Tuesday, 30 May 2006

Casanova

Might as well start reviewing the films I watched on the inflight entertainment, starting with a light but enjoyable one, Casanova (cross-posted at Delta Sierra Arts, my reviews blog):

Casanova

Casanova is Lasse Hallström's version of the tale of the famous libertine. The famed Venetian lover Casanova (Heath Ledger) is beset with woes: financially, he's short on lira; romantically, his consquistador position looks endangered when he is forced to marry by his protector, the Doge (Tim McInnerny, who comes across as reprising a "Blackadder" role), in order to avoid being punished for heresy. And then he meets Francesca Bruni (Sienna Miller), swashbuckling proto-feminist, who teaches him how to truly love.

The reformation of bad boys who are essentially good at heart is always popular, of course, from Tom Jones to Hugh Grant sheepishly apologising on the Tonight Show. And Casanova captures that lightness of spirit well, proving to be smart about sex and love. It's a joyful romp filled with assumed and mistaken identities and the comic potential therein: Francesca publishes her feminist tracts under her illiterate servant's name; Casanova pretends to be Francesca's betrothed to Francesca and to be the very author of those tracts to her betrothed - and we're only getting started on the various guises.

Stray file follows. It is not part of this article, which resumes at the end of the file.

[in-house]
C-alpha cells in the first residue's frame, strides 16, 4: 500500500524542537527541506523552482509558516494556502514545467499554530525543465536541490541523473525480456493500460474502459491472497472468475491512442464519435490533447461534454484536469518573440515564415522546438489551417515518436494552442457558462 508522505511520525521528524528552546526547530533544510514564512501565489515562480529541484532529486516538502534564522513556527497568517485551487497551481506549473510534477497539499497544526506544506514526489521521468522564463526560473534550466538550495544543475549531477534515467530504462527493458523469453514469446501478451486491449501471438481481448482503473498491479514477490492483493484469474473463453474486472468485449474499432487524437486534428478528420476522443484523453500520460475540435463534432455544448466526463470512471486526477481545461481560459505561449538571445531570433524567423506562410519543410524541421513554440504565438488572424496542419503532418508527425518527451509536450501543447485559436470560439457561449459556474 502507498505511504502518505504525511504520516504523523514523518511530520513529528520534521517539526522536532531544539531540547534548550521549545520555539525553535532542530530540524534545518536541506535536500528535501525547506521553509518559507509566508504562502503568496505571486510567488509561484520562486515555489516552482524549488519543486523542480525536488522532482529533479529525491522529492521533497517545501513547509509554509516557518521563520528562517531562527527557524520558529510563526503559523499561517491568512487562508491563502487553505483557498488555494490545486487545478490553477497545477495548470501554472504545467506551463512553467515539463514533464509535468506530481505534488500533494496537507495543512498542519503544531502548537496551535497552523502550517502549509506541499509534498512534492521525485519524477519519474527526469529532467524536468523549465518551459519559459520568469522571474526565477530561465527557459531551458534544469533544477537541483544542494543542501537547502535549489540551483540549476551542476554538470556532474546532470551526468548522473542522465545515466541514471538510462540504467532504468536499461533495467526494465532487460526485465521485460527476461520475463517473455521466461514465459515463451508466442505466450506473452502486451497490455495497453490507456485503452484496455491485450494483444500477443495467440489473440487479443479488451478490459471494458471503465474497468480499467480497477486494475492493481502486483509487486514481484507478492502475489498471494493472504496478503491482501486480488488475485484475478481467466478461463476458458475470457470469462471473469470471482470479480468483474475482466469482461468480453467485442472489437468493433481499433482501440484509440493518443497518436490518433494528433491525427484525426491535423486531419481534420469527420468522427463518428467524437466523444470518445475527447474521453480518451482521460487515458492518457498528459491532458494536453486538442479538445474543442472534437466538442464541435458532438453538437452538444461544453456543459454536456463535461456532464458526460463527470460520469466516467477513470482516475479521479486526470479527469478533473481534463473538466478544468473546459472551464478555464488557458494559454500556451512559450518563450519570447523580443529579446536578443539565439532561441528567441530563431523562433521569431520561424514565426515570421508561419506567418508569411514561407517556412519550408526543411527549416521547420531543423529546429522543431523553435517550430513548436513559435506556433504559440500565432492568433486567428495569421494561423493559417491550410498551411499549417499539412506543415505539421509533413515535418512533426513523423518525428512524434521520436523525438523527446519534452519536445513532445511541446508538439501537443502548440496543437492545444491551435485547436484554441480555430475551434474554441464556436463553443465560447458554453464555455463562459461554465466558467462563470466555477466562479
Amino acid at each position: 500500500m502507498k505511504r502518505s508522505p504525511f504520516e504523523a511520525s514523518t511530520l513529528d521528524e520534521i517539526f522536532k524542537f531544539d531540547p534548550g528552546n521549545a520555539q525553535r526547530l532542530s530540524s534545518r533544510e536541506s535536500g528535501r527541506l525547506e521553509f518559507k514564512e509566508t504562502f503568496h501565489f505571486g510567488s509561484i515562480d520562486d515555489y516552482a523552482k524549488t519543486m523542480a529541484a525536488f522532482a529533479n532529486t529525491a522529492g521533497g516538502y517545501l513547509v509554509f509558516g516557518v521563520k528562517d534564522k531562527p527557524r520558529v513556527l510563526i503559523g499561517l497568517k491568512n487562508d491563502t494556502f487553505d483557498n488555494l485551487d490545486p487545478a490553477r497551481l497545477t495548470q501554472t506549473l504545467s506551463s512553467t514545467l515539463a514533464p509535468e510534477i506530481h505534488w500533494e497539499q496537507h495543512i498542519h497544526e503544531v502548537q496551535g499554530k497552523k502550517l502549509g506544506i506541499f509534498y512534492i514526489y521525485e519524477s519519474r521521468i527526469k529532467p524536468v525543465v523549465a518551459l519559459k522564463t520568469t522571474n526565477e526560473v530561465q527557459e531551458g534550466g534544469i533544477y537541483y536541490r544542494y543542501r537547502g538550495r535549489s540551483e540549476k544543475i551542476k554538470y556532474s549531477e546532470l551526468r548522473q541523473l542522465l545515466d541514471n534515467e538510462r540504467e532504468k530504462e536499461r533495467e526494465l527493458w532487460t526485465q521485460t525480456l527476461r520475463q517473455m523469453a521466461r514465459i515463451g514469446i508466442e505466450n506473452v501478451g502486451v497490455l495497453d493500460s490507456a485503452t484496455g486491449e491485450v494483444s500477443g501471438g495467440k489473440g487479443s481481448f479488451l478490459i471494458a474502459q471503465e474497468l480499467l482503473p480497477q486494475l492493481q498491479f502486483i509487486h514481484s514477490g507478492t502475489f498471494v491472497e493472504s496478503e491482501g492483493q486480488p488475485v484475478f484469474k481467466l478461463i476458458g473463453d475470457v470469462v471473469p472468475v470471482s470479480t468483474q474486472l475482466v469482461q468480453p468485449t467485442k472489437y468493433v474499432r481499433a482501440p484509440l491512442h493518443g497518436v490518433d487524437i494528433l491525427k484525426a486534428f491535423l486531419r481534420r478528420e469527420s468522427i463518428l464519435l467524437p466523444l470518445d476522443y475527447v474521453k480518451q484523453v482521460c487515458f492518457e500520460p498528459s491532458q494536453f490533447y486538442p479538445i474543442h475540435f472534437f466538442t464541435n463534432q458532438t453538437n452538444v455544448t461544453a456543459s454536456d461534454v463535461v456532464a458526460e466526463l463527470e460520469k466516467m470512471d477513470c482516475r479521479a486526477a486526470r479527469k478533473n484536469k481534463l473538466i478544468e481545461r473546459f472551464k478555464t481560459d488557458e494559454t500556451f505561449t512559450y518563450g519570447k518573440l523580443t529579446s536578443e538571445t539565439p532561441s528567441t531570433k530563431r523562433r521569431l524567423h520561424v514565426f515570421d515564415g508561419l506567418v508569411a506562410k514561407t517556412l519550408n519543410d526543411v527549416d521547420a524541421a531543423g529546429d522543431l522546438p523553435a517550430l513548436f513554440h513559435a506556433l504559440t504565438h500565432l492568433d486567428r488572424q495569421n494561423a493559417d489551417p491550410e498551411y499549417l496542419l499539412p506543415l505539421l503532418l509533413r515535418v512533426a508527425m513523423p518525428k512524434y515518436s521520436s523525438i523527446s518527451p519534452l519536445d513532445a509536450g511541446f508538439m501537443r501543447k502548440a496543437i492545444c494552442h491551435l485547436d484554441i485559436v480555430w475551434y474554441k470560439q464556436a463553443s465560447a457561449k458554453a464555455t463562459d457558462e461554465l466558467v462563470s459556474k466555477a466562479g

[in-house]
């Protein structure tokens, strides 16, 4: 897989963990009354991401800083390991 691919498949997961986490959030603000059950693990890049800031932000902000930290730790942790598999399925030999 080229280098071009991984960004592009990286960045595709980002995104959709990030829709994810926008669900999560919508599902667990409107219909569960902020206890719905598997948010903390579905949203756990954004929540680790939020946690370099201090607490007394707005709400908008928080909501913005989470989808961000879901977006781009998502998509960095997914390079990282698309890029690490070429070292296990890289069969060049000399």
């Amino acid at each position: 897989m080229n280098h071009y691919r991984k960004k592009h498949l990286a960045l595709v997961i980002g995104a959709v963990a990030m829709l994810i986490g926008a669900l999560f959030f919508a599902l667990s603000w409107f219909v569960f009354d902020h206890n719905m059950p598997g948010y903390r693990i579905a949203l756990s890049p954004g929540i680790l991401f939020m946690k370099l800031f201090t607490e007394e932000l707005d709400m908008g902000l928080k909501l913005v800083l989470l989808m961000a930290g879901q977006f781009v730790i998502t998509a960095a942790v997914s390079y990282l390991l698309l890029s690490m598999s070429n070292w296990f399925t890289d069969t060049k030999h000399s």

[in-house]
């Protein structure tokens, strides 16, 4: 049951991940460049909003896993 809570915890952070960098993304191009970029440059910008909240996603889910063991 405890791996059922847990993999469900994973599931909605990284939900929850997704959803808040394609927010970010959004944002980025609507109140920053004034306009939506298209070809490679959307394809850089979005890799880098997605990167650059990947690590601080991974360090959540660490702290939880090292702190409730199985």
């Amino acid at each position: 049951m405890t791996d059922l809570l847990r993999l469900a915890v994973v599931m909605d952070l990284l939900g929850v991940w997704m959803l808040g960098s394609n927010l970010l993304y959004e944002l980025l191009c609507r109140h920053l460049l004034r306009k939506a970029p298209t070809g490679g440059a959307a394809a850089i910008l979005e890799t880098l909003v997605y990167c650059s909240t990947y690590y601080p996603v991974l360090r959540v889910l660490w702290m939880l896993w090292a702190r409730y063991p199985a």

Meanwhile, Jeremy Irons does a turn as the Inquisitor Pucci, sent from Rome to capture Casanova for his heresy of fornication, and the essential generosity of spirit of the lovers in the film compared to Irons' quivering puritan serves as a lighthearted rebuke at those sermonising men who assume fire and brimstone in order to 'protect women's morals'. Casanova may be no grand statement on 18th-century Venetian society, and certainly it doesn't have the comedic wit of a Moliere play, but it exudes the silliness and fun that its titular character celebrates, and that is enough to carry the movie.



What airline are you flying? This sounds better than just about any movie I've seen on one of my flights.


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